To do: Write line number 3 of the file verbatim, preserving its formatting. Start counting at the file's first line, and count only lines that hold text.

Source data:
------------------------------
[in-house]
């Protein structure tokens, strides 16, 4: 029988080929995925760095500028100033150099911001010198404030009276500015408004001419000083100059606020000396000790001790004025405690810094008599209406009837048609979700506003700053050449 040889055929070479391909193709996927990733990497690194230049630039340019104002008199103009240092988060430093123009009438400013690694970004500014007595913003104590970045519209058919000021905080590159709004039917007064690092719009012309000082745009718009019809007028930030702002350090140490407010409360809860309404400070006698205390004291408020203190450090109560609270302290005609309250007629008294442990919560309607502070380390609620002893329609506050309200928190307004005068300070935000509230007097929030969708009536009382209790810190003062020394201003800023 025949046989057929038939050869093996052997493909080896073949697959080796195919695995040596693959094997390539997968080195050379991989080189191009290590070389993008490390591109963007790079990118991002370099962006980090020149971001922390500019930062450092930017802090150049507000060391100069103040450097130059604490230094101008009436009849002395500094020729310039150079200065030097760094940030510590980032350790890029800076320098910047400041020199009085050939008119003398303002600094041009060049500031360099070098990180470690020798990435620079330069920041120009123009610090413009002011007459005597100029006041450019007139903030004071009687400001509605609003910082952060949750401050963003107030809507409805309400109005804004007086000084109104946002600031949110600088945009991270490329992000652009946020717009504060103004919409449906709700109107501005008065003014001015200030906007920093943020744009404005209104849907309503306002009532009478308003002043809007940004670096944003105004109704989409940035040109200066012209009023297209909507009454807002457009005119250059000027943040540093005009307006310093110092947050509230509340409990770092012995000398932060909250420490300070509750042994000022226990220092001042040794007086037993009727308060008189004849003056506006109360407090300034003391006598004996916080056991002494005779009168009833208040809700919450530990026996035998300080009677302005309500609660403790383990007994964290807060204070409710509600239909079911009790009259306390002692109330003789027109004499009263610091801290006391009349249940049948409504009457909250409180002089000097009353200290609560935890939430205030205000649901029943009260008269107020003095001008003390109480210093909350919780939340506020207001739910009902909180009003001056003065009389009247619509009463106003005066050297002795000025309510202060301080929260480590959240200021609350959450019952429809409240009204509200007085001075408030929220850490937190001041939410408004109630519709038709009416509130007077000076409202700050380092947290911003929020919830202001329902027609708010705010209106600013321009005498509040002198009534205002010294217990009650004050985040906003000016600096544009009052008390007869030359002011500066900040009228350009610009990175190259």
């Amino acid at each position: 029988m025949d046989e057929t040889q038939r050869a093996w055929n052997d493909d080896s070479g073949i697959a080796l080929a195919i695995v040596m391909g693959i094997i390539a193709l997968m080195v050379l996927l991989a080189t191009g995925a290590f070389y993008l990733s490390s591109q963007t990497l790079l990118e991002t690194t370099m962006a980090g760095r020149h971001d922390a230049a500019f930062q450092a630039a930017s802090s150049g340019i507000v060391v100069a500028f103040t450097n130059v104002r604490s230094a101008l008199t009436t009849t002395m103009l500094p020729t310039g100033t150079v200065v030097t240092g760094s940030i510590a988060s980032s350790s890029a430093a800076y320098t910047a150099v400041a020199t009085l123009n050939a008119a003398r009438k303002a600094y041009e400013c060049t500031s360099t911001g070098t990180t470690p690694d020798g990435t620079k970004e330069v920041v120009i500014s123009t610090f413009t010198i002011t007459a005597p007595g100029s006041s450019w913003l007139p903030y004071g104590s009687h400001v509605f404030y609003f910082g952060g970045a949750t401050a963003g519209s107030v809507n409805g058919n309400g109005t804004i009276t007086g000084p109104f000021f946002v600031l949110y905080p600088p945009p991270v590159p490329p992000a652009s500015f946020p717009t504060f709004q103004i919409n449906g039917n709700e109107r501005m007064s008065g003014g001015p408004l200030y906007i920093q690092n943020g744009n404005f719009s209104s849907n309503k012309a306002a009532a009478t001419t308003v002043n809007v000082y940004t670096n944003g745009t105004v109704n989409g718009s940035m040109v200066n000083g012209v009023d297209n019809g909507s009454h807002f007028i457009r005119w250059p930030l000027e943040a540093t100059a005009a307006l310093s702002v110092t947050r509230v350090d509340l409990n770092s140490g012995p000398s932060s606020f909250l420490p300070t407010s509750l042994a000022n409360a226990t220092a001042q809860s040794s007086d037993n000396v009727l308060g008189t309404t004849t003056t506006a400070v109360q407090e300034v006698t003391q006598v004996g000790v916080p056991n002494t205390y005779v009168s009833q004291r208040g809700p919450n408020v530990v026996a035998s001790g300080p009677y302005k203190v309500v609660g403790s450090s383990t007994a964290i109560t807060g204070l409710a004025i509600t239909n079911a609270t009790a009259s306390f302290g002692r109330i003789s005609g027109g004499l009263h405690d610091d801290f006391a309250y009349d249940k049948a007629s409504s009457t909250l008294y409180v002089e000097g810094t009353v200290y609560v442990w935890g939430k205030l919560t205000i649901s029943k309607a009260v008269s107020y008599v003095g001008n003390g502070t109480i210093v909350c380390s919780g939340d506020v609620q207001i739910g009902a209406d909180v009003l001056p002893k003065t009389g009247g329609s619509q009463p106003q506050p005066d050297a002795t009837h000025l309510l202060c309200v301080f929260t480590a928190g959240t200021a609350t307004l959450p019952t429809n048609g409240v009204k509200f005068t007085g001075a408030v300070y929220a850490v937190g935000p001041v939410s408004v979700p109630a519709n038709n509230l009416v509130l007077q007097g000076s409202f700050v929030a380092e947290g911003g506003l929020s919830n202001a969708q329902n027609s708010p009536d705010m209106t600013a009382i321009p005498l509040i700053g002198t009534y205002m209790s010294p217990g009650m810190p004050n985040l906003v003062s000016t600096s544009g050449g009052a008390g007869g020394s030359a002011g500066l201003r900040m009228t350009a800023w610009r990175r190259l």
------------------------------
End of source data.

């Amino acid at each position: 029988m025949d046989e057929t040889q038939r050869a093996w055929n052997d493909d080896s070479g073949i697959a080796l080929a195919i695995v040596m391909g693959i094997i390539a193709l997968m080195v050379l996927l991989a080189t191009g995925a290590f070389y993008l990733s490390s591109q963007t990497l790079l990118e991002t690194t370099m962006a980090g760095r020149h971001d922390a230049a500019f930062q450092a630039a930017s802090s150049g340019i507000v060391v100069a500028f103040t450097n130059v104002r604490s230094a101008l008199t009436t009849t002395m103009l500094p020729t310039g100033t150079v200065v030097t240092g760094s940030i510590a988060s980032s350790s890029a430093a800076y320098t910047a150099v400041a020199t009085l123009n050939a008119a003398r009438k303002a600094y041009e400013c060049t500031s360099t911001g070098t990180t470690p690694d020798g990435t620079k970004e330069v920041v120009i500014s123009t610090f413009t010198i002011t007459a005597p007595g100029s006041s450019w913003l007139p903030y004071g104590s009687h400001v509605f404030y609003f910082g952060g970045a949750t401050a963003g519209s107030v809507n409805g058919n309400g109005t804004i009276t007086g000084p109104f000021f946002v600031l949110y905080p600088p945009p991270v590159p490329p992000a652009s500015f946020p717009t504060f709004q103004i919409n449906g039917n709700e109107r501005m007064s008065g003014g001015p408004l200030y906007i920093q690092n943020g744009n404005f719009s209104s849907n309503k012309a306002a009532a009478t001419t308003v002043n809007v000082y940004t670096n944003g745009t105004v109704n989409g718009s940035m040109v200066n000083g012209v009023d297209n019809g909507s009454h807002f007028i457009r005119w250059p930030l000027e943040a540093t100059a005009a307006l310093s702002v110092t947050r509230v350090d509340l409990n770092s140490g012995p000398s932060s606020f909250l420490p300070t407010s509750l042994a000022n409360a226990t220092a001042q809860s040794s007086d037993n000396v009727l308060g008189t309404t004849t003056t506006a400070v109360q407090e300034v006698t003391q006598v004996g000790v916080p056991n002494t205390y005779v009168s009833q004291r208040g809700p919450n408020v530990v026996a035998s001790g300080p009677y302005k203190v309500v609660g403790s450090s383990t007994a964290i109560t807060g204070l409710a004025i509600t239909n079911a609270t009790a009259s306390f302290g002692r109330i003789s005609g027109g004499l009263h405690d610091d801290f006391a309250y009349d249940k049948a007629s409504s009457t909250l008294y409180v002089e000097g810094t009353v200290y609560v442990w935890g939430k205030l919560t205000i649901s029943k309607a009260v008269s107020y008599v003095g001008n003390g502070t109480i210093v909350c380390s919780g939340d506020v609620q207001i739910g009902a209406d909180v009003l001056p002893k003065t009389g009247g329609s619509q009463p106003q506050p005066d050297a002795t009837h000025l309510l202060c309200v301080f929260t480590a928190g959240t200021a609350t307004l959450p019952t429809n048609g409240v009204k509200f005068t007085g001075a408030v300070y929220a850490v937190g935000p001041v939410s408004v979700p109630a519709n038709n509230l009416v509130l007077q007097g000076s409202f700050v929030a380092e947290g911003g506003l929020s919830n202001a969708q329902n027609s708010p009536d705010m209106t600013a009382i321009p005498l509040i700053g002198t009534y205002m209790s010294p217990g009650m810190p004050n985040l906003v003062s000016t600096s544009g050449g009052a008390g007869g020394s030359a002011g500066l201003r900040m009228t350009a800023w610009r990175r190259l």